Polydrug use, or the use of more than one medication or illicit substance at a time, is fraught with risks and concerns. Depending on the substances used, the effects will vary, but when someone uses both an opiate drug, such as painkillers like OxyContin or heroin, and a benzodiazepine like Xanax, the result can be deadly.
Benzodiazepines are depressant medications classified as Schedule IV drugs. Though their classification identifies them as having a low potential for abuse compared to Schedule II or III drugs, benzodiazepine addiction can and does happen with tragic results. Specifically, rapid onset benzos, such as Valium and Tranxene, may often be more addictive than slower onset benzos like Ativan, Xanax, and Klonopin.
Benzos are prescribed as an anticonvulsant and a muscle relaxant as well as for the treatment of anxiety and insomnia. However, these drugs often are misused by people who have legitimate prescriptions for them. Many people feel psychologically dependent even before they develop a physical dependence, nervous of being without the drug and putting themselves at risk of an anxiety attack, seizure, or a sleepless night, depending on their diagnosis. To preempt those issues, others may take the drug before they actually need it or take far more than prescribed. Very quickly, compulsive use of the drug can become an issue, contributing to physical dependence and tolerance that compound the psychological dependence.
Use of opiate drugs, such as heroin and prescription painkillers that include oxycodone or hydrocodone, triggers the pleasure pathway, causing cravings and increasing the likelihood of addiction. Many people report a physical and psychological dependence on the drug within days of first use, especially in the case of injection drug use.
Many people who ultimately develop an opioid use disorder begin their use of opioids with a prescription for painkillers given to them by their doctor. With prescriptions given out when they are not necessarily needed, in too high of a dose, or for too long of a time, a lack of oversight and medical monitoring can contribute to the development of addiction or abuse. For others, recreational use of the drug outside of a personal prescription can contribute to an ongoing problem with opiates and lead to heroin use and abuse.
It’s a serious problem. In 2017, more than 70,000 people died of a drug overdose in the United States, and more than 68 percent of those deaths involved the use of an opiate drug, according to the U.S. Centers for Disease Control and Prevention (CDC). The agency also reports that about 130 Americans die every day due to an opioid overdose, and the rate of opiate overdose deaths was six times higher in 2017 than it was in 1999.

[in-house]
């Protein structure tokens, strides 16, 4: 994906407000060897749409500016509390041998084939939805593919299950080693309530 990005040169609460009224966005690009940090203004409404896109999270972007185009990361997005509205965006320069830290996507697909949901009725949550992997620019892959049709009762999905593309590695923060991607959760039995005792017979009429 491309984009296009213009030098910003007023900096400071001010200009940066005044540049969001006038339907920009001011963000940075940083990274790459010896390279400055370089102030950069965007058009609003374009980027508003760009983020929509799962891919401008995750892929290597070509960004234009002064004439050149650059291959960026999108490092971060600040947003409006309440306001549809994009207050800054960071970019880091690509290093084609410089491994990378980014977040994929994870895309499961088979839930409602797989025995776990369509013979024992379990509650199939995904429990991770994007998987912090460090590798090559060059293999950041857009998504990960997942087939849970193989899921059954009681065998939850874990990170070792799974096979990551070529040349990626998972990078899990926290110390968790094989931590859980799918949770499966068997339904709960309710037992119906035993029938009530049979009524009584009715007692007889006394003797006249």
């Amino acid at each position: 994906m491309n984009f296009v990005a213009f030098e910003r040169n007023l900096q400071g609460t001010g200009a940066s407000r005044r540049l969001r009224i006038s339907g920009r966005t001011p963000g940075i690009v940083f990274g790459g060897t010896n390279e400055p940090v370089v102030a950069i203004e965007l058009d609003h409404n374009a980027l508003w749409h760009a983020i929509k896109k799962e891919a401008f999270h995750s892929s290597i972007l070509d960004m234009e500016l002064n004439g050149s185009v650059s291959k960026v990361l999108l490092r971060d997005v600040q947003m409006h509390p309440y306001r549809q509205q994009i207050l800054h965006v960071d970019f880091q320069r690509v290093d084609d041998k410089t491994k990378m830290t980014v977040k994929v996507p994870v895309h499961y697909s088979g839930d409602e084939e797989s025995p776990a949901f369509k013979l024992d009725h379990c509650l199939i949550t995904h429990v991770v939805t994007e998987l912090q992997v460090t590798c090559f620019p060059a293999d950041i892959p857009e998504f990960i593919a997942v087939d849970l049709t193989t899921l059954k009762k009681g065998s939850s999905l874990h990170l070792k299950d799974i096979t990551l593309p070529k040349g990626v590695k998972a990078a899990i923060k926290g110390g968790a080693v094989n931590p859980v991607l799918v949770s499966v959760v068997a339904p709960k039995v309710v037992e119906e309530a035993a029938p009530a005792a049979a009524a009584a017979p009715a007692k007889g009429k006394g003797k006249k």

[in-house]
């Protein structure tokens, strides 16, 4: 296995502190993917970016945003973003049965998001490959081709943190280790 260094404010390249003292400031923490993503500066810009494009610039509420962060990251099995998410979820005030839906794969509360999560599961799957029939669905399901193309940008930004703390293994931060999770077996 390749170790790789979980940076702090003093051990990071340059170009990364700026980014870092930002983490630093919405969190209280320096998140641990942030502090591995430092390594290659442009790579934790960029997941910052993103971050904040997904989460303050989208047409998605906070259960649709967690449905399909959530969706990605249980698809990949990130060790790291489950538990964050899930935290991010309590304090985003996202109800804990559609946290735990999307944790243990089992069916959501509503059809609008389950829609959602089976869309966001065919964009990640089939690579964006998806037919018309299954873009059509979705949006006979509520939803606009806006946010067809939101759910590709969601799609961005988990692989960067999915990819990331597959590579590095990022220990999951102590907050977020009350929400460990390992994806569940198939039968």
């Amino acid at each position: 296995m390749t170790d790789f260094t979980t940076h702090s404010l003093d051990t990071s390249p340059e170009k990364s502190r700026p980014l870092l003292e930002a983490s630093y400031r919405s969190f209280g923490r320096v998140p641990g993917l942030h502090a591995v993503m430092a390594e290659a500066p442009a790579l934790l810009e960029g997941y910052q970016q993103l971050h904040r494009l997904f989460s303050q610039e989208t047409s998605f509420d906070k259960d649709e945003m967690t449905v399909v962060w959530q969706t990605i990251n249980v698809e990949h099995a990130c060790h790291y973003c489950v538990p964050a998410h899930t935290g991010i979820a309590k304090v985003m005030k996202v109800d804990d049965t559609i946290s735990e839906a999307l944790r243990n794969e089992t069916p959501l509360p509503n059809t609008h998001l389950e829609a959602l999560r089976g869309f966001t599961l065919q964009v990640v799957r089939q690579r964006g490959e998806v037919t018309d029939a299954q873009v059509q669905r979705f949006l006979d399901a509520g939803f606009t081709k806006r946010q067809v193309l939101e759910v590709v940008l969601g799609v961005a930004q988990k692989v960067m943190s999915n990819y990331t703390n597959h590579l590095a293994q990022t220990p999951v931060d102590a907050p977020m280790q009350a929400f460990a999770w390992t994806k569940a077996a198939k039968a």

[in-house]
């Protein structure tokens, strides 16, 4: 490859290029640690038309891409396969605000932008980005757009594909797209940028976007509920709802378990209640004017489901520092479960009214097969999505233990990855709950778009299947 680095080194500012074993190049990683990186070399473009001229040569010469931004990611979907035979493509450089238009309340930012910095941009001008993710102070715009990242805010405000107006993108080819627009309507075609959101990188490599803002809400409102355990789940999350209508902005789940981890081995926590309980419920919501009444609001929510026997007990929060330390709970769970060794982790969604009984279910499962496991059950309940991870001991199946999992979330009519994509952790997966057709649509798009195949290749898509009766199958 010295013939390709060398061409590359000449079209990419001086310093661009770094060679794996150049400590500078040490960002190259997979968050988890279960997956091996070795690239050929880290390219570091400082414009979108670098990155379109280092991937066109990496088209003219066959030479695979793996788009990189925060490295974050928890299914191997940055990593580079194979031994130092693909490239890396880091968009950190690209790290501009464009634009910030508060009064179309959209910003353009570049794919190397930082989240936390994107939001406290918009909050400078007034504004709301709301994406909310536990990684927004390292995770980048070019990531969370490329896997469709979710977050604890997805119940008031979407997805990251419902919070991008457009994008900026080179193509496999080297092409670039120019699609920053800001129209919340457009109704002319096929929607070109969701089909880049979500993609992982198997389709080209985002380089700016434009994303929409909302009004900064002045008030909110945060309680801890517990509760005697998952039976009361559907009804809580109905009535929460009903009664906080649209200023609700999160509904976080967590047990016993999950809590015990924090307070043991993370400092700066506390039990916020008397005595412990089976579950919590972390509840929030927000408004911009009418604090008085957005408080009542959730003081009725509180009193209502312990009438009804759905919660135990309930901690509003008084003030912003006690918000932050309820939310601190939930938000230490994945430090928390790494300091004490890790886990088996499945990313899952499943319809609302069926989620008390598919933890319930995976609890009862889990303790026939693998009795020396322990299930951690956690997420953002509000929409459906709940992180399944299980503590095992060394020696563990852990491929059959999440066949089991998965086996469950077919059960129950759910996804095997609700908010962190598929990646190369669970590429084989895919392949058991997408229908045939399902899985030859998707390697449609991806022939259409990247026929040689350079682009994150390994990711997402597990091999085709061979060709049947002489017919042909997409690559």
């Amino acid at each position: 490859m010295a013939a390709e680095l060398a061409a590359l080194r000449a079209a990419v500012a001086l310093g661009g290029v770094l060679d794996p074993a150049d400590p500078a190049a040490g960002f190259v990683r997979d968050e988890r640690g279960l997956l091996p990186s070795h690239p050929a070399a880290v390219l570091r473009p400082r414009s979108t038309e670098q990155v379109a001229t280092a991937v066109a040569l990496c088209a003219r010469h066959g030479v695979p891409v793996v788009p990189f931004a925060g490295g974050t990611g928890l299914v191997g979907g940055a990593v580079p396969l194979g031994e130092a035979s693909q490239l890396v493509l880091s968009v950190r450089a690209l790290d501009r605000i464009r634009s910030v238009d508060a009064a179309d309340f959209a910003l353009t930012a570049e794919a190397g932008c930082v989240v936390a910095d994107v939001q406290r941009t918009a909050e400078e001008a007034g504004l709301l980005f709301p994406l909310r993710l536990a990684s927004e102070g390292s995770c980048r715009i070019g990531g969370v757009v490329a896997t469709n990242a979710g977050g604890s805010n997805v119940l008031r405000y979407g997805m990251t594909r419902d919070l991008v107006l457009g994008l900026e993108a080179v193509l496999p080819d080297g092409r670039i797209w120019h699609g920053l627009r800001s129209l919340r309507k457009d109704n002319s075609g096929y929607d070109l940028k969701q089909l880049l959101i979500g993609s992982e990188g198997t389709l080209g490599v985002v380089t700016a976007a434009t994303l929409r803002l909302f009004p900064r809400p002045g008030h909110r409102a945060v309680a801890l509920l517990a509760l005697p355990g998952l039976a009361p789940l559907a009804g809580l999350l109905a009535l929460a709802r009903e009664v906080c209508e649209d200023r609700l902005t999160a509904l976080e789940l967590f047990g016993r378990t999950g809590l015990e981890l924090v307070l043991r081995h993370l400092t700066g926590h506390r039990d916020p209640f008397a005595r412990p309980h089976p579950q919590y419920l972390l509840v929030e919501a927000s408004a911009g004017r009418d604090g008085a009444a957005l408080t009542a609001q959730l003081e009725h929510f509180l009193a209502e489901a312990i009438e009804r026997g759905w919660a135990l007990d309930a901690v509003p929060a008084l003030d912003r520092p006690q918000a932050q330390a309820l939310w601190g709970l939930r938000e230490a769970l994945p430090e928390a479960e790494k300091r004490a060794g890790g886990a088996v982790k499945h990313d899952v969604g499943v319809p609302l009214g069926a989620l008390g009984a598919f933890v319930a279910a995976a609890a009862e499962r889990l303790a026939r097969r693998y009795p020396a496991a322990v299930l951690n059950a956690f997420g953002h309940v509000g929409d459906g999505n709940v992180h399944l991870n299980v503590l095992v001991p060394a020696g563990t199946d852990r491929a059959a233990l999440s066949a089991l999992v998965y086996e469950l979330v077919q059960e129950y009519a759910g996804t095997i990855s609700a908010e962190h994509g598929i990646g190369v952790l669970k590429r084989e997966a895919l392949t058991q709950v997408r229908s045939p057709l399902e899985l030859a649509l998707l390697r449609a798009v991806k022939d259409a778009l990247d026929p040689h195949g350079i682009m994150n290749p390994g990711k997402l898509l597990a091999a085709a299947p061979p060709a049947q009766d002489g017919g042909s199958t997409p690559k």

Use of benzodiazepines in combination with opiate drugs creates a synergistic effect in the body. This means that rather than experiencing the effect of benzodiazepines plus the effect of the opiate drug, the user experiences a far more amplified effect of both substances in combination. In other words, one plus one does not equal two in this instance.
The results of this combination, especially when one is new to drug use or when one drug is more potent than expected, can be life-altering, if not life-ending. A few of the risks associated with the use of benzos in combination with opiates can include:
There is no viable reason for driving under the influence of any substance, yet people who are prescribed benzodiazepines or painkillers often do not feel they are too impaired to drive. The fact is, however, that using either opiates or benzos is enough to slow down reflexes and impair judgment, making driving unsafe for the driver, their passengers, and others on the road. When taken together, the ability to make safe choices behind the wheel is all but obliterated, increasing the likelihood of a car accident that could be fatal or an arrest for DUI.
Those who use benzos and opiates are not just at risk of being involved in a car accident but also more at risk of falling victim to any accident compared to those who do not combine the use of these two substances. For example, accidents related to ladder use, fire, or use of machinery at home are more likely to occur when the individual is using opiates and benzos. Many people experience impaired depth perception, slower cognitive function, and a lack of awareness that can make it difficult to perform basic tasks that would otherwise be simple to complete.
Because people often use opiates and benzodiazepines in combination because they are prescribed both drugs for the treatment of different ailments, many people feel it is safe to go to work and continue with business as usual. Unfortunately, the use of these substances together puts the individual in danger and threatens the safety of others in the workplace as well. Especially in certain industries where the individual may be required to drive, operate heavy machinery, climb ladders, or lift and move heavy objects. With a distorted perception of self and surroundings, the individual may be likely to experience musculoskeletal injury, contribute to psychosocial stress on the job, and exhibit decreased performance in all aspects of the job, putting their employment at risk as well as their physical health.